/err, oor/, n.
an ancient Sumerian city on the Euphrates, in S Iraq: extensive excavations, esp. of royal tombs.

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Ancient city and district, Sumer, southern Babylonia.

It was situated on a former channel of the Euphrates River. One of the oldest cities of Mesopotamia, it was settled sometime in the 4th millennium BC. In the 25th century BC it was the capital of southern Mesopotamia under its first dynasty. Though it later declined, it again became important around the 22nd century BC. It is mentioned in the Bible (as Ur of the Chaldees) as the early home of Hebrew patriarch Abraham in the 18th century BC. In subsequent centuries it was captured and destroyed by many groups, including the Elamites and Babylonians. Nebuchadrezzar II restored it in the 6th century BC. Excavations, especially in the 1920s and '30s, uncovered remains of great archaeological value.

Northeastern facade (the ascents partly restored) of the ziggurat at Ur

Hirmer Fotoarchiv, Munchen

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▪ ancient city, Iraq
modern  Tall Al-muqayyar , or  Tell El-muqayyar 

      important city of ancient southern Mesopotamia (Mesopotamia, history of) ( Sumer), situated about 140 miles (225 km) southeast of the site of Babylon and about 10 miles (16 km) west of the present bed of the Euphrates River. In antiquity the river ran much closer to the city; the change in its course has left the ruins in a desert that once was irrigated and fertile land. The first serious excavations at Ur were made after World War I by H.R. Hall of the British Museum, and as a result a joint expedition was formed by the British Museum and the University of Pennsylvania that carried on the excavations under Leonard Woolley's (Woolley, Sir Leonard) directorship from 1922 until 1934. Almost every period of the city's lifetime has been illustrated by the discoveries, and knowledge of Mesopotamian history has been greatly enlarged.

Foundation of the city.
      At some time in the 4th millennium (Bronze Age) BC, the city was founded by settlers thought to have been from northern Mesopotamia, farmers still in the Chalcolithic phase of culture. There is evidence that their occupation was ended by a flood, formerly thought to be the one described in Genesis. From the succeeding “Jamdat Nasr” (Late Protoliterate) phase a large cemetery produced valuable remains allied to more sensational discoveries made at Erech.

Ur in the early dynastic period, 29th–24th century BC.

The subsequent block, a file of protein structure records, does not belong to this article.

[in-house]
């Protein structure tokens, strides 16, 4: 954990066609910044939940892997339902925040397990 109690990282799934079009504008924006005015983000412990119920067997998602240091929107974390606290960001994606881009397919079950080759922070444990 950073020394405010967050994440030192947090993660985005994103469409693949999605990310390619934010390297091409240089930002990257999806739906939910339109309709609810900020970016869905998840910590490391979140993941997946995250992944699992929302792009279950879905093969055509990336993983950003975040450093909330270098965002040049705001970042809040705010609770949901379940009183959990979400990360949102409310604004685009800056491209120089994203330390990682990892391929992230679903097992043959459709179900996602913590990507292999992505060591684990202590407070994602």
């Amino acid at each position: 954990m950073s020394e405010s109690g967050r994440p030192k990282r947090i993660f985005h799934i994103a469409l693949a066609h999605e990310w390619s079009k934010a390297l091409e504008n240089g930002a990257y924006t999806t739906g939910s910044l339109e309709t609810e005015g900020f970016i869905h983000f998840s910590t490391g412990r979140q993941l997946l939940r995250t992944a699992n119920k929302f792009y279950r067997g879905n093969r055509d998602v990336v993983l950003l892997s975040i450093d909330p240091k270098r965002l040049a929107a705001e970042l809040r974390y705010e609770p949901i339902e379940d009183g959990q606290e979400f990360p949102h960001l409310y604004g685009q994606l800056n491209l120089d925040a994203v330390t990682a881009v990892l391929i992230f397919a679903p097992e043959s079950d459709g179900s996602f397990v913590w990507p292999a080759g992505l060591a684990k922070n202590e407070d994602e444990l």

In the next (Early Dynastic) period Ur became the capital of the whole of southern Mesopotamia under the Sumerian kings of the 1st dynasty of Ur (25th century BC). Excavation of a vast cemetery from the period preceding that dynasty (26th century) produced royal tombs (tomb) containing almost incredible treasures in gold, silver, bronze, and semiprecious stones, showing not only the wealth of the people of Ur but also their highly developed civilization and art. Not the least remarkable discovery was that of the custom whereby kings were buried (death rite) along with a whole retinue of their court officials, servants, and women, privileged to continue their service in the next world. Musical instruments from the royal tombs, golden weapons, engraved shell plaques and mosaic pictures, statuary and carved cylinder seals, all are a collection of unique importance, illustrating a civilization previously unknown to the historian. A further development of it, or perhaps a different aspect, was shown by the excavation at al-ʿUbayd (Ubayd, Tall al-ʿ), a suburb of Ur, of a small temple also of a type previously unsuspected, richly decorated with statuary, mosaics, and metal reliefs and having columns sheathed with coloured mosaic or polished copper. The inscribed foundation tablet of the temple, stating that it was the work of a king of the 1st dynasty of Ur, dated the building and proved the historical character of a dynasty that had been mentioned by ancient Sumerian historians but that modern scholars had previously dismissed as fictitious.

      A few personal inscriptions confirmed the real existence of the almost legendary ruler Sargon I, king of Akkad, who reigned in the 24th century BC, and a cemetery illustrated the material culture of his time.

Third dynasty of Ur, 22nd–21st century BC
 To the next period, that of the 3rd dynasty of Ur, when Ur was again the capital of an empire, belong some of the most important architectural (architecture) monuments preserved on the site. Foremost among these is the ziggurat (see photograph—>), a three-storied solid mass of mud brick faced with burnt bricks set in bitumen, rather like a stepped pyramid; on its summit was a small shrine, the bedchamber of the moon god Nanna ( Sin), the patron deity and divine king of Ur. The lowest stage measures at its foot some 210 by 150 feet (64 by 46 metres), and its height was about 40 feet. On three sides the walls, relieved by shallow buttresses, rose sheer. On the northeast face were three great staircases, each of 100 steps, one projecting at right angles from the centre of the building, two leaning against its wall, and all three converging in a gateway between the first and the second terrace. From this a single flight of steps led upward to the top terrace and to the door of the god's little shrine. The lower part of the ziggurat, built by Ur-Nammu, the founder of the dynasty, was astonishingly well preserved; enough of the upper part survived to make the restoration certain.